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Physical, Sexual, Emotional and Economic Intimate Partner Violence and Controlling Behaviors during Pregnancy and Postpartum among Women in Dar es Salaam, Tanzania

  • Bathsheba Mahenge ,

    Affiliations University of Dodoma, Department of Psychology, Dodoma, Tanzania, Institute of Public Health, University of Heidelberg, Heidelberg, Germany

  • Heidi Stöckl,

    Affiliation Department of Global Health and Development, Faculty of Public Health and Policy, London School of Hygiene and Tropical Medicine, London, United Kingdom

  • Abdulai Abubakari,

    Affiliation University for Development Studies, School of Allied Health Sciences, Community Nutrition Department, Tamale, Ghana

  • Jessie Mbwambo,

    Affiliation Department of Psychiatry, Muhimbili National Hospital, Dar es Salaam, Tanzania

  • Albrecht Jahn

    Affiliation Institute of Public Health, University of Heidelberg, Heidelberg, Germany



Intimate partner violence (IPV) during pregnancy and postpartum is a serious global health problem affecting millions of women worldwide. This study sought to determine the prevalence of different forms of IPV during pregnancy and postpartum and associated factors among women in Dar es Salaam, Tanzania.


We conducted a cross-sectional study among 500 women at one to nine months postpartum in three health facilities in the three districts of Dar es Salaam: Temeke, Kinondoni and Illala. Two trained research assistants administered the questionnaire, which aimed to examine sociodemographic characteristics and different forms of IPV.


Of the 500 women who were interviewed, 18.8% experienced some physical and/or sexual violence during pregnancy. Forty-one women (9%) reported having experienced some physical and/or sexual violence at one to nine months postpartum. Physical and/or sexual IPV during pregnancy was associated with cohabiting (AOR 2.2, 95% CI 1.24–4.03) and having a partner who was 25 years old or younger (AOR 2.7, 95% CI 1.08–6.71). Postpartum, physical and/or sexual IPV was associated with having a partner who was 25 years old or younger (AOR 4.4, 95% CI 1.24–15.6).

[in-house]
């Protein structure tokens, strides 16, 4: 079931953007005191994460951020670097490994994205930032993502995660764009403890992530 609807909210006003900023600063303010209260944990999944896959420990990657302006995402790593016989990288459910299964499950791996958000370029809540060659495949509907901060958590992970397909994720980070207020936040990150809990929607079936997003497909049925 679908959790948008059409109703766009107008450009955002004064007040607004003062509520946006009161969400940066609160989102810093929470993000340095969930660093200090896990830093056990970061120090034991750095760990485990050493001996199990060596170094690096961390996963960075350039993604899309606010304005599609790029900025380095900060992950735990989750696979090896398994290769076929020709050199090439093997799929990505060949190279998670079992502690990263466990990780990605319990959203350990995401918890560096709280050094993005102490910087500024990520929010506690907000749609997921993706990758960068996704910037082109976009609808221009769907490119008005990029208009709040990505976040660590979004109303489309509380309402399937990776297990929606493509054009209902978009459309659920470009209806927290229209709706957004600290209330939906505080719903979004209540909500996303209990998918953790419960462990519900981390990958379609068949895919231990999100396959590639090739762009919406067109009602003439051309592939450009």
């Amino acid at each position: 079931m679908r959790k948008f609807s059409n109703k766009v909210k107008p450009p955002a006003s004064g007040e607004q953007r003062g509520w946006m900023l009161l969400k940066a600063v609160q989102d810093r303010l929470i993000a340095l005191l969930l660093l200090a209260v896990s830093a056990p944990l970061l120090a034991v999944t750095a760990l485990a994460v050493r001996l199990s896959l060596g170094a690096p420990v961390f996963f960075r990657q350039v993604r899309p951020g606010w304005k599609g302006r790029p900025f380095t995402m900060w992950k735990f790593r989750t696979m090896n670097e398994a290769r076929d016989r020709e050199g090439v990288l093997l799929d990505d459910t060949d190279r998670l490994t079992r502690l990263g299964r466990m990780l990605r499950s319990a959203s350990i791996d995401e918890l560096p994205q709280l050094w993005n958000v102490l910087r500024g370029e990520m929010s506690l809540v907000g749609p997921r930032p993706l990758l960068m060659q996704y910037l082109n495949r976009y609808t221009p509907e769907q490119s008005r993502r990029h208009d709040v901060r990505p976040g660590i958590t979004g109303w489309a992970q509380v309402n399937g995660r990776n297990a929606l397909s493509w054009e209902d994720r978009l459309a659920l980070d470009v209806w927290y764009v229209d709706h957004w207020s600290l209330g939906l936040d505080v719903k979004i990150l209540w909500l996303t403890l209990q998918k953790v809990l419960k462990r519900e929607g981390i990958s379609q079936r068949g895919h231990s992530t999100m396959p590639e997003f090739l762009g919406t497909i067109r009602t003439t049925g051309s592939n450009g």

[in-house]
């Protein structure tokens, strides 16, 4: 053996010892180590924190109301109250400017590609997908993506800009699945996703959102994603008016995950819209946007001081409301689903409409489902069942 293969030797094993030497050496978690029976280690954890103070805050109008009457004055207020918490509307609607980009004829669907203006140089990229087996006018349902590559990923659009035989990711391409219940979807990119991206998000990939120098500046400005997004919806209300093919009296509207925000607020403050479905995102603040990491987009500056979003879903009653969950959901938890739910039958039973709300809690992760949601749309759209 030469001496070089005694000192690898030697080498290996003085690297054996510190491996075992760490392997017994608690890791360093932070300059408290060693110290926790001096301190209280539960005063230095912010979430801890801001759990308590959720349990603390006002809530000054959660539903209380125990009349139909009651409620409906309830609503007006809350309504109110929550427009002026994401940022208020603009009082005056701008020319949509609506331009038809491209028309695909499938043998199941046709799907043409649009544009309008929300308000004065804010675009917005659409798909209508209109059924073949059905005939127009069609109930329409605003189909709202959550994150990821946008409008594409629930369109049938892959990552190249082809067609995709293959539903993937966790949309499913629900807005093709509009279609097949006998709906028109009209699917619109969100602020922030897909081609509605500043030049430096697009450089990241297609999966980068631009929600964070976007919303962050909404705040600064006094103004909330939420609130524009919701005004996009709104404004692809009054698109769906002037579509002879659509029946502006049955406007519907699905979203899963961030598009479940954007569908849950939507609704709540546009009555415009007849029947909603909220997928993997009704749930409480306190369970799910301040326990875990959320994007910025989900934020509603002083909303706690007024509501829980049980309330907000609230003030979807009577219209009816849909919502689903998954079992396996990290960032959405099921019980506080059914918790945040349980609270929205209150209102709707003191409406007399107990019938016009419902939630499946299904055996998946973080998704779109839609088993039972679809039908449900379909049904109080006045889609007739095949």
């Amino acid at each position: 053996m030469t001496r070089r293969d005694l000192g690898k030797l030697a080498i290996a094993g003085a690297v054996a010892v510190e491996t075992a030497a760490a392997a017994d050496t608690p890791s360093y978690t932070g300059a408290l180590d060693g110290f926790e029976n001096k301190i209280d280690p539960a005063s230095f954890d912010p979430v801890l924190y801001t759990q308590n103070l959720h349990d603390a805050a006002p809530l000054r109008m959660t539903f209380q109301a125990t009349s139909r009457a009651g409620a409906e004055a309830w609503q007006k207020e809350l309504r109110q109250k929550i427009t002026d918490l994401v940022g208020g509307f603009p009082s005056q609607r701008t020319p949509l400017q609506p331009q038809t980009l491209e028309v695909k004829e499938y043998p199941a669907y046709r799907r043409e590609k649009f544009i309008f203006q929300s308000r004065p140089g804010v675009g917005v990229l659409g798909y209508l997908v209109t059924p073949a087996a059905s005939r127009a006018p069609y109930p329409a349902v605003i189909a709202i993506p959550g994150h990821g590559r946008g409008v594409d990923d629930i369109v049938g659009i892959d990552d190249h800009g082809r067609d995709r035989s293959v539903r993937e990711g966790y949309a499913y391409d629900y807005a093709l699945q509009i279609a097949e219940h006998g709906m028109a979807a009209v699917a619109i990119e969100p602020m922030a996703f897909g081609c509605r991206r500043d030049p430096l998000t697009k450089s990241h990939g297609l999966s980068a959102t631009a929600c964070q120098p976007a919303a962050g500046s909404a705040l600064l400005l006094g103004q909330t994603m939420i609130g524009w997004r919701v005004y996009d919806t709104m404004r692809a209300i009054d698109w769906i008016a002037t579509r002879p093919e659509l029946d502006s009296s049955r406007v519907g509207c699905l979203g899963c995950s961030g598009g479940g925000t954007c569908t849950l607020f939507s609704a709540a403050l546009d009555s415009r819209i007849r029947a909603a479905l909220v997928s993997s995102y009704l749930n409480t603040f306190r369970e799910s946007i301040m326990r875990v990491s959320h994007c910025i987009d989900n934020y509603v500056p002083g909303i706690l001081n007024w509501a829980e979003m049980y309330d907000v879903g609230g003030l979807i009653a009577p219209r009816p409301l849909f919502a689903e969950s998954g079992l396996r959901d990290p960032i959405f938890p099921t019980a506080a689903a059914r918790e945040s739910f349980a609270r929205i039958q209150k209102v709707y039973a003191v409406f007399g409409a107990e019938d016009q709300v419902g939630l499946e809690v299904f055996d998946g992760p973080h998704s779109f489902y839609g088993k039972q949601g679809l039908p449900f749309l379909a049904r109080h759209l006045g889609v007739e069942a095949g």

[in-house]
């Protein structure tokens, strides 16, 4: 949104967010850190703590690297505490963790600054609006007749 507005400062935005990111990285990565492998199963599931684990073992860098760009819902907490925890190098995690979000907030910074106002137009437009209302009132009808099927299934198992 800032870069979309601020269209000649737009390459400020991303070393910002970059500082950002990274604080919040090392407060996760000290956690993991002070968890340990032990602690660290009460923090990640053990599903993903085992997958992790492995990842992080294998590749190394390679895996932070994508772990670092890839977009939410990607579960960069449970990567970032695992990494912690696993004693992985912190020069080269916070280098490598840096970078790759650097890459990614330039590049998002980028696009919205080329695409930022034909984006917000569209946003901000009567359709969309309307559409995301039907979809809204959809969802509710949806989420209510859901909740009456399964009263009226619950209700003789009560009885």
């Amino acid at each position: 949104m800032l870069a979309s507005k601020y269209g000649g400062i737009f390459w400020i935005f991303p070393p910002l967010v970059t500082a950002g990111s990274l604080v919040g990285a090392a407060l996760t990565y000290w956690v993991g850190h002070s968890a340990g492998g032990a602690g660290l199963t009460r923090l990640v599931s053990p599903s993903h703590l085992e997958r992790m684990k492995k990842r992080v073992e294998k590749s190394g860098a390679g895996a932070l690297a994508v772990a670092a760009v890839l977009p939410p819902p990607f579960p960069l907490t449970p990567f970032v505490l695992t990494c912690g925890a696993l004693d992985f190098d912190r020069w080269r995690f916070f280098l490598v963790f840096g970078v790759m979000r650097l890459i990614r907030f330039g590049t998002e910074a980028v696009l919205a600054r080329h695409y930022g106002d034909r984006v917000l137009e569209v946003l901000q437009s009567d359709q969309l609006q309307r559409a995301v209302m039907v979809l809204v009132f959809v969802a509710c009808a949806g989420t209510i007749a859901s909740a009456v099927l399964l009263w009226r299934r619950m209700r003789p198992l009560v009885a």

We found that IPV is more prevalent during pregnancy than during the postpartum phase. There is also continuity and maintenance of IPV during and after pregnancy. These results call for policy and interventions to be tailored for pregnant and postpartum women.


Intimate partner violence (IPV) has been recognized as a highly prevalent and important public health problem affecting the wellbeing and health of millions of women and children worldwide. Globally, it has been estimated that one-third of women will experience some form of physical and/or sexual violence in their lifetime and that one in three homicides of women are committed by intimate partners [1, 2].

Population-based studies across the world have found the prevalence of physical IPV during pregnancy to be between 1% and 28% [3]. A systematic review of different forms of IPV during pregnancy in antenatal care in sub-Saharan Africa found overall rates ranging from 2% to 57%: 22.5% to 40% experienced physical violence, 2.7% to 26.5% experienced sexual violence and 24.8% to 49% experienced emotional abuse [4]. In Tanzania, the prevalence of physical or sexual lifetime IPV among women was found to be 44%, with the lifetime prevalence of physical violence being 9% in Dar es Salaam alone and 12% in Mbeya [5, 6]. Further, a recent study on physical and/or sexual violence in the index pregnancy in antenatal care at a national referral hospital in Dar es Salaam found a prevalence of 27% [7].